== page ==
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Glenkerry House

Glenkerry Co-operative Housing Association is a self-run, independent co-operative housing association in East London. Members of the association own their flats and share the running of the association – both financially and administratively.

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Our Model


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GCHA is a self-run, independent co-operative housing association where members of the association share in all aspects of its running. GCHA has been working successfully for the past 38 years. It has not devolved into individual ownership and there is no desire for this successful co-operative to demutualise.


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Our History


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Glenkerry House was designed by Hungarian architect Ernő Goldfinger, and was the final tower block to be commissioned by the Greater London Council (GLC). Goldfinger’s commission also included the neighbouring Balfron Tower and Carradale House, and all three were built in parallel with his “infamous” example in West London, Trellick Tower.


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Contact Us


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To find out more about where we are located, how you can support our model for social housing, or to find out any other information about Glenkerry House, then please get in touch.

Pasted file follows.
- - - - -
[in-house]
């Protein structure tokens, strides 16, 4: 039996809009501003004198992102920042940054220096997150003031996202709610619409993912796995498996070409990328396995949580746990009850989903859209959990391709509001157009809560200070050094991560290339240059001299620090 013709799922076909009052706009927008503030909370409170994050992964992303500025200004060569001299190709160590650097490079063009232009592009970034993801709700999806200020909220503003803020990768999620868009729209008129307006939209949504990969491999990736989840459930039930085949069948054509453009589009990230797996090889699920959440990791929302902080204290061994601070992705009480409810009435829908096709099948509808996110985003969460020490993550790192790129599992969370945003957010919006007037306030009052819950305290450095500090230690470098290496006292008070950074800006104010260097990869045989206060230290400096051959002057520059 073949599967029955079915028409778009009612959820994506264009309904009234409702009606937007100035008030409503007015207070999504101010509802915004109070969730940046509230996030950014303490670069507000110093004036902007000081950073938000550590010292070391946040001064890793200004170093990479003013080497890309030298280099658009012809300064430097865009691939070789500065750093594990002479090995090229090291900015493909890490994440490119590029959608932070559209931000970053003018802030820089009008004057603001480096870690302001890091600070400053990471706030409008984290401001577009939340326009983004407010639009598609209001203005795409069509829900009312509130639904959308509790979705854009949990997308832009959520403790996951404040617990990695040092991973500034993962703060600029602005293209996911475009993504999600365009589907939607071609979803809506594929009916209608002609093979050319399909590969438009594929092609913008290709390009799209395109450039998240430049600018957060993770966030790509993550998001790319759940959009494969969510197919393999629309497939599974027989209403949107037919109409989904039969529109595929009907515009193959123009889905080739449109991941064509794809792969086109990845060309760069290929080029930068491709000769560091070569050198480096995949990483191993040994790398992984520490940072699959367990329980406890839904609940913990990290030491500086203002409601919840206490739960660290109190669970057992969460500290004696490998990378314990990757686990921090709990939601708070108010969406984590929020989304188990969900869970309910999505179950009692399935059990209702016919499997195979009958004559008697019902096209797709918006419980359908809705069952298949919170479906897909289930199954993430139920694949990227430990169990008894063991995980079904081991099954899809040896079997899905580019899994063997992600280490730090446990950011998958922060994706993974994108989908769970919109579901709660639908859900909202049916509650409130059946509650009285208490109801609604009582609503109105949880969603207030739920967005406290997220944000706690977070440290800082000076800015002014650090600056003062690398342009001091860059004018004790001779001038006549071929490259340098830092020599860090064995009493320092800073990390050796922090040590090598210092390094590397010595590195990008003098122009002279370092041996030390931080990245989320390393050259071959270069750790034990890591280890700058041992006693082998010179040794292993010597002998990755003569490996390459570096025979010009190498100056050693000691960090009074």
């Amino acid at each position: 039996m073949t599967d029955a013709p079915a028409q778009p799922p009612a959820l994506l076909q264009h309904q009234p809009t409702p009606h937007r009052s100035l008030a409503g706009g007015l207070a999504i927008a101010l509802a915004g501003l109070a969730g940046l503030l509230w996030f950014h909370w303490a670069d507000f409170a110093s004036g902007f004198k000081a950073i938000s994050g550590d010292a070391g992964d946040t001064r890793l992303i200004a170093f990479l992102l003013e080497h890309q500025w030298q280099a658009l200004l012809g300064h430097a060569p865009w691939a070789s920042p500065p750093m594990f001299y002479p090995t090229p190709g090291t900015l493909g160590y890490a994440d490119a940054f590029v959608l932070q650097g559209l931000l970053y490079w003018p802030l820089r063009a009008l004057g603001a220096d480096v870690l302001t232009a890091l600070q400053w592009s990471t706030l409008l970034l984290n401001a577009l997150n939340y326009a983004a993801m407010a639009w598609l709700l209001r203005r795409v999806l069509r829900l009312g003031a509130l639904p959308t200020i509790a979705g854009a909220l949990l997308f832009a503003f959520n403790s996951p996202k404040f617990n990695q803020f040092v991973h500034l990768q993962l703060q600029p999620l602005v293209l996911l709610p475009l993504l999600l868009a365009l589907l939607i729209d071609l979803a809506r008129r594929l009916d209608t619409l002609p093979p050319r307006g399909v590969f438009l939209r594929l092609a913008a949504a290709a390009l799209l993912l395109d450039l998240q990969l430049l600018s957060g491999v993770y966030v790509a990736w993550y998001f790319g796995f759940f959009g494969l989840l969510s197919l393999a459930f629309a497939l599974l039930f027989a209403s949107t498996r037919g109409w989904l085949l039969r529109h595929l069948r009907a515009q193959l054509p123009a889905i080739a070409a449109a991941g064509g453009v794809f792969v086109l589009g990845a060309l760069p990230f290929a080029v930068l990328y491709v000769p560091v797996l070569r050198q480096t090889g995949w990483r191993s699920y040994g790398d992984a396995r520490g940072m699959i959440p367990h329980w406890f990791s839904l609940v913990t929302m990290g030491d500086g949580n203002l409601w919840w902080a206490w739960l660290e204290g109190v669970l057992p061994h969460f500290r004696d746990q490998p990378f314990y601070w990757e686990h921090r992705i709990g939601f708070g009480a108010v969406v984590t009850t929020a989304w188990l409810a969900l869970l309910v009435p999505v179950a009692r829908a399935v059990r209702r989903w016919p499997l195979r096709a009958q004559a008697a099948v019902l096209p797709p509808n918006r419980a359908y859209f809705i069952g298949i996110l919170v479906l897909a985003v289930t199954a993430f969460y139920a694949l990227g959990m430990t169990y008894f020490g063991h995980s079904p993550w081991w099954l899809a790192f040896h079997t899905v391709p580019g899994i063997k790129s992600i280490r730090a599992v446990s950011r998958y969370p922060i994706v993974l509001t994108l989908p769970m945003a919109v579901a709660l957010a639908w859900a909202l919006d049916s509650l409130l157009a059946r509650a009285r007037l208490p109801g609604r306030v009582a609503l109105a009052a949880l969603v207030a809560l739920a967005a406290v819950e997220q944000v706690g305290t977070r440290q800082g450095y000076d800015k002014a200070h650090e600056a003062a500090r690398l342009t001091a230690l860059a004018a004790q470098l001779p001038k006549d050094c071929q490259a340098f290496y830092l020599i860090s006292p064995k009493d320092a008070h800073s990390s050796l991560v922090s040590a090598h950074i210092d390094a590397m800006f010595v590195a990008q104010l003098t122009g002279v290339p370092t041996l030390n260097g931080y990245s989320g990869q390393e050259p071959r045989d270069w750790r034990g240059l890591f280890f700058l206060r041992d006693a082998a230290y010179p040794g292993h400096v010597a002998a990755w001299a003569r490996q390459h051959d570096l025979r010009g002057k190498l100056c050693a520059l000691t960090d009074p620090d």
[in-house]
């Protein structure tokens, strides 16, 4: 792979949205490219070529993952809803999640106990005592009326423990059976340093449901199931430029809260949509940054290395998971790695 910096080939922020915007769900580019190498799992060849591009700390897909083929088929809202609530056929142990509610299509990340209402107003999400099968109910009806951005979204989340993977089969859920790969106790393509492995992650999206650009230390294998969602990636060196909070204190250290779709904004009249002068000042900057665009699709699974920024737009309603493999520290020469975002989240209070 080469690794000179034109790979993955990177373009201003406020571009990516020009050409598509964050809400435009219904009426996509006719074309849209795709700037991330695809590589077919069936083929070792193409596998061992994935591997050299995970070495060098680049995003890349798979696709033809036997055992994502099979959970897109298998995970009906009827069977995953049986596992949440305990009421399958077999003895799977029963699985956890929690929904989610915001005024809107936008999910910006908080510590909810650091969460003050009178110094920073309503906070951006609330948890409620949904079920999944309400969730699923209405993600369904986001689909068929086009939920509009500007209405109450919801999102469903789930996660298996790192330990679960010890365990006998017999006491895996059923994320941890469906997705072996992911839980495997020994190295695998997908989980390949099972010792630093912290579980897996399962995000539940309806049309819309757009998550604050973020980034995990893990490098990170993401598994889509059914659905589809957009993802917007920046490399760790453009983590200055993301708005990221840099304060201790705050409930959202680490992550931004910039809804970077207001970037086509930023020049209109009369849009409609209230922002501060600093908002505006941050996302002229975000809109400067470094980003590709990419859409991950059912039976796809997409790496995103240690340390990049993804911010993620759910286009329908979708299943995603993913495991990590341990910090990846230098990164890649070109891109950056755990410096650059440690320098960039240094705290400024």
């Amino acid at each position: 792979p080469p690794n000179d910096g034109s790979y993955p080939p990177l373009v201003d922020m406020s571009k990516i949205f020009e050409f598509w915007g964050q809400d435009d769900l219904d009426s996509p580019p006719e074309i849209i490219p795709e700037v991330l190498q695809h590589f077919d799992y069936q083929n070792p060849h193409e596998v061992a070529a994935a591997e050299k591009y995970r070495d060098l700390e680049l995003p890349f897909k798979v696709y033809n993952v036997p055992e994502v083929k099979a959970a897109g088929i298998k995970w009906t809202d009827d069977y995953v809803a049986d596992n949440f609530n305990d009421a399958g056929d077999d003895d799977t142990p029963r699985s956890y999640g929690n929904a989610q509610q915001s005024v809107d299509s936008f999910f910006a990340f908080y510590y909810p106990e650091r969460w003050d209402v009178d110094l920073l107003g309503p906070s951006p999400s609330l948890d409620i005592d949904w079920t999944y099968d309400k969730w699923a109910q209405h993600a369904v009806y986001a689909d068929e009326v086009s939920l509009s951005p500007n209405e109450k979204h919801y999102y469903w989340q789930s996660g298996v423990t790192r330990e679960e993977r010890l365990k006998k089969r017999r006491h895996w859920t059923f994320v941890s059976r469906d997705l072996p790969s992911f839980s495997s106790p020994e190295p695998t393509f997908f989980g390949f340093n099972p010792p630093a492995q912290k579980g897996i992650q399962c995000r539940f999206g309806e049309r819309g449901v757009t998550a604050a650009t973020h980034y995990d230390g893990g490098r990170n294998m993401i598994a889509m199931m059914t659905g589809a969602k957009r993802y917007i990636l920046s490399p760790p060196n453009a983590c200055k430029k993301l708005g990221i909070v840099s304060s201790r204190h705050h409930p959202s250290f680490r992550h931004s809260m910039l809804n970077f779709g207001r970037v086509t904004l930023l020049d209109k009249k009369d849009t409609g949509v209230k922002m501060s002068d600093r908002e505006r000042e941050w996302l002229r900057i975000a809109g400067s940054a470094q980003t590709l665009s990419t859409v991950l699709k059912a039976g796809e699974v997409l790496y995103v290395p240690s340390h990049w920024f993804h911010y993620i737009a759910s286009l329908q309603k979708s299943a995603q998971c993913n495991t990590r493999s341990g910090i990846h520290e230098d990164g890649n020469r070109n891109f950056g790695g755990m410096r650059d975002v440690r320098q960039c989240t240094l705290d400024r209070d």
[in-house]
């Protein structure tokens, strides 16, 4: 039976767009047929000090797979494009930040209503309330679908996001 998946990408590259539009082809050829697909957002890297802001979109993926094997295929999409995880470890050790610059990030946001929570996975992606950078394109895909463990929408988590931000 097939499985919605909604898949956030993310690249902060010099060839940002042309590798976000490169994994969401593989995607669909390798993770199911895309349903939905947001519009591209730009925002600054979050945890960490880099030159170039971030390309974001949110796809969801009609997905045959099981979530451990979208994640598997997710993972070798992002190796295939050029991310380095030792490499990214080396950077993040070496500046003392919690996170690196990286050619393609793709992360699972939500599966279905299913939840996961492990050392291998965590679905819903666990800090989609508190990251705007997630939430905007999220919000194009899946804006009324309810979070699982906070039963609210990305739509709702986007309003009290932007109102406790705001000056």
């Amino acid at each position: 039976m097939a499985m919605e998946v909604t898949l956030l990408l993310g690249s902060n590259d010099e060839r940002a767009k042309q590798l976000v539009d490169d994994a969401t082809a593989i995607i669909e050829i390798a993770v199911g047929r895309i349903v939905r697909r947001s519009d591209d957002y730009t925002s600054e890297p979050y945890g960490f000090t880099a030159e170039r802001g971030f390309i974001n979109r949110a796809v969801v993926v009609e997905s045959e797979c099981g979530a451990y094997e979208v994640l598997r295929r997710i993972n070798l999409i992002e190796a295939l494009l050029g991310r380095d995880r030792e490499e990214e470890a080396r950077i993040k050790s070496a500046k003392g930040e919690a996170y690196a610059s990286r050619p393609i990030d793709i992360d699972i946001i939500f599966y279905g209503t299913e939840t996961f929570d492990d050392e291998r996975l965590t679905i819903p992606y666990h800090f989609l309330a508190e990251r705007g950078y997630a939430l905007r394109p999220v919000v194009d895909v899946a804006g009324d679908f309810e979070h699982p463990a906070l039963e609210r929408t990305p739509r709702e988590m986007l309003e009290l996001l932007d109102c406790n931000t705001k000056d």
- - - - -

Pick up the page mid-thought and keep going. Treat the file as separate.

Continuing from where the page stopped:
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Why are we different?

Glenkerry House is a self-run, independent co-operative housing association in Poplar, East London. Members of the association own their flats and share the running of the association – both financially and administratively.

We accept direct applications from prospective residents. Applicants must show that they meet the criteria, including willingness and ability to help run the association, and financial means to obtain a mortgage to buy their property, pay a monthly service charge and the usual household bills.

Situated within a Grade II listed area Glenkerry House and the neighbouring Balfron Tower and Carradale House were designed by the Hungarian architect, Ernő Goldfinger. He is also responsible for similar blocks in West London, the Grade II listed Trellick Tower.

Comprising 75 flats and four maisonettes, Glenkerry House is a thirteen storey building and was completed in 1977/78. It is regarded as a model for co-operative management of buildings of the type, embracing a community feel with social activities. All flats are sold through the co-operative from its own waiting list. The flats are bought and sold at a ‘discounted’ price, making them more affordable than properties on the open market.